The month of Shravan kick starts a series of festivities beginning with RakSha Bandhan, the 10 day Ganesh Festival and the various traditional Maharashtrian Rituals like Mangalagouri.
It’s all going to be quietly celebrated now thanks to the pandemic…
Generally, the Fergusson College Road, where youngsters swarm by the hundreds, bears a dismal look these days. With colleges shut down, and shutters down of the various small shops that sell fast food, trinkets and fashionable clothes at low rates, this year, the stalls selling rakhis too are deserted. As I passed by, I saw a string of colourful rakhis lined up in a couple of stalls that were half covered by cloth. Surely, the 3rd August event of the sister-brother bond would be a subdued celebration with much caution.
The biggest news though is that of the historic Ganesh Festival, would be subdued as announced by the Pune Municipal Corporation.
It has declared that the same permissions given to the over 2500 Ganesh Mandals in 2019 would be relevant for this year too. So, Ganesh Mandal organisers need not rush to PMC and crowd there. Significantly, processions for installation of Lord Ganesha idol on the first day and immersion on the last day have been banned. While the Ganesh Mandals would be putting up the deities, clearly people would be refrained from thronging to the Pandals. PMC has also issued strict directives to citizens stating that preferably Ganesh idols should be immersed within the house itself (that is, in a bucket of water). It would no create immersion tanks in public gardens and alongside river banks to refrain people from coming outdoors for immersion with families and friends.
This is a historic and unprecedented decision, as ironically, the Ganesh Festival which was launched by Lokmanya Tilak in Pune, to bring people together on a social platform, in 1893, about one and a half century ago, would now be keeping away people for their own good. Indeed, social distancing would over power social togetherness and paradoxically keeping away from people is the new genre of social conscientiousness and social ethics!
The cheerful chanting of Ganpati Bappa Morya would be on everyone’s lips but with a diluted note. Already, the energetic and vibrant beating of the dholaks along riversides, in the months of July and August when rehearsals go in full swing, for welcoming Lord Ganesha, have been completely silenced. So what would the Ganesh Mandals do this year as the Ganesh Pandals’ star attractions are stage sets, illumination and décor.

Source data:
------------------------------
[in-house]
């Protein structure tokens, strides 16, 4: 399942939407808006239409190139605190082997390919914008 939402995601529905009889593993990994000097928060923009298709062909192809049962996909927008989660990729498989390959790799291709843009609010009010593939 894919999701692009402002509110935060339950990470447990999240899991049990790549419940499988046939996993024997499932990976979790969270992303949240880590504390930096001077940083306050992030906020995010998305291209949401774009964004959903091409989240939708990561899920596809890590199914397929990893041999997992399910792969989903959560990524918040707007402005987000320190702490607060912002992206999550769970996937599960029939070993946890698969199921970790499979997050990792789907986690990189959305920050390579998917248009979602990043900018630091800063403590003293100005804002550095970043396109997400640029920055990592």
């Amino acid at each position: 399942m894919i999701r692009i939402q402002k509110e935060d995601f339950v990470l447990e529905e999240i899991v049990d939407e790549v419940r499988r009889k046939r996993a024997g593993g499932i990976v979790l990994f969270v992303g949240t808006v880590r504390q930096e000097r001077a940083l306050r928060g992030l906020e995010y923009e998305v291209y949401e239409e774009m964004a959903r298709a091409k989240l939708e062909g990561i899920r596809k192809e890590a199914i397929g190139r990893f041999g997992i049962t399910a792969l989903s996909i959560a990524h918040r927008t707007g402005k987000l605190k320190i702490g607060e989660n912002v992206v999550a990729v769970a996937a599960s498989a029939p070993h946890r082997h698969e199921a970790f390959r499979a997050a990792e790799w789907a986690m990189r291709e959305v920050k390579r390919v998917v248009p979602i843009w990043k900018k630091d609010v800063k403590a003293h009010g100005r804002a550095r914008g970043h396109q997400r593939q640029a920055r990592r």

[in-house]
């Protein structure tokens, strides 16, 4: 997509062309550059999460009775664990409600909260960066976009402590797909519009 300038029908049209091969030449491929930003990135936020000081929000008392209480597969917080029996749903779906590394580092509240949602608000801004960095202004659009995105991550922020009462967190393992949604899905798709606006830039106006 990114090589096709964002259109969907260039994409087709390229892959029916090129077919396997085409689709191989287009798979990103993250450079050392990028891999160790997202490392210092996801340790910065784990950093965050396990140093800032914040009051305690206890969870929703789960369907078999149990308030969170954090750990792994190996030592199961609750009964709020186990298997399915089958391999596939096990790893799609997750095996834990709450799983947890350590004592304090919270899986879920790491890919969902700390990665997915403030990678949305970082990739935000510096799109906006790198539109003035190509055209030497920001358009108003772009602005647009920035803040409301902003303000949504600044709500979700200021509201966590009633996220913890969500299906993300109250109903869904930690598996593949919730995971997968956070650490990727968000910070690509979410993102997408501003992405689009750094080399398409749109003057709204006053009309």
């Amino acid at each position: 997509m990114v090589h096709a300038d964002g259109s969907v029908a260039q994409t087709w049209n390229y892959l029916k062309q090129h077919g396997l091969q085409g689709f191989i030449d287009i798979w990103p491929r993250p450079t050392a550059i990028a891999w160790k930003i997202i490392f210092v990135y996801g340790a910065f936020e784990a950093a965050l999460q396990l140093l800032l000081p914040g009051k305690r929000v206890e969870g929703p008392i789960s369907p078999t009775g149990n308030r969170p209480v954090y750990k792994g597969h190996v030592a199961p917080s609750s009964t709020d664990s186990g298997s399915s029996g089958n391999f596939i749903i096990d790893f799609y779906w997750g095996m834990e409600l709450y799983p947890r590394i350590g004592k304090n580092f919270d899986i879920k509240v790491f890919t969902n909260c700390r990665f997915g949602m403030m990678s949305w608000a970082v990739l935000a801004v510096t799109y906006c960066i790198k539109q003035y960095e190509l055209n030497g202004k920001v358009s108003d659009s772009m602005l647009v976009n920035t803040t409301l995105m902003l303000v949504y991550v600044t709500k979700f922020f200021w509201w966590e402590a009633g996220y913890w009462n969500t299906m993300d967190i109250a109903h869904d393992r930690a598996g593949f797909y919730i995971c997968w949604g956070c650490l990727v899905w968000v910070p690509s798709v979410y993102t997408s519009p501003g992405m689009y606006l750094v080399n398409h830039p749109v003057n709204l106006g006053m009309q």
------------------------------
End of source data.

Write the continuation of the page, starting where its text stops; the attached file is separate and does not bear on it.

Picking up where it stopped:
With people not visiting to appreciate the creativity, would it be just a formality to host the Lord Ganesh deity in the Pandal? We would have to wait and watch.
In Konkan, the Ganesh Festival is also a great social and cultural heritage. Most of the Ganesh idols are made in villages and towns of Konkan. Thousands of locals from this region earn their livelihood in Pune and Mumbai. Many of them take a 10 day break to return to their hometowns in Konkan. This year, the state government has made it compulsory to undergo 10 day quarantine once they reach their respective hometowns. Hence, many of them are taking 20 days leave from their employers. There too, it would be celebrated within each household.
Gauri Pujan is a big luncheon festivity in the midst of the Ganesh Festival, when married women in their expensive traditional saris and jewellery are invited for a lunch feast. Similarly Manglagaur – a women’s event every Tuesday of Shravan is a popular religious and social get together. This time, people would refrain from inviting guests and perhaps these too would end on a quiet note.
Of course, Dassera and Diwali would follow suit but it’s too early to judge whether the pandemic would recede and give hope of celebrations. However, chances are grim as even if life gets back to normal, it would take lot of time for the economy to bounce back. Would there be customers for buying clothes and sweetmeats? As it is, in the 2019 of Diwali, a shopkeeper of Laxmi Road had stated that, for the first time, there were not even a handful of customers on the day of Bhau Beej in all the shops put together. Then, the economy was already in slump due to some financial decisions taken by the government.
This year, with huge job losses due to the pandemic, it is unlikely that we would see even a glimpse of the glitter of Dassera and Diwali.
Would Santa Claus bring in some good news for Christmas? Everyone’s hoping against hope that he would take away all the bad fortune of 2020 along with him on his sleigh. With the hope that 2021 would start off in positivity and good cheer!
Surely, there is a light at the end of the tunnel, but it seems we would have to still cover more distance before we see that.
Until then, Wearing Masks, Watching Social distance and Washing hands is the only answer for a better, brighter and healthier future!
#All views expressed in this column are those of the author and/or individuals that may be quoted and Pune365 does not necessarily subscribe to the same.
That's Vinita Deshmukh, Senior journalist and RTI activist who believes in journalism that reflects the views and needs of the common man.
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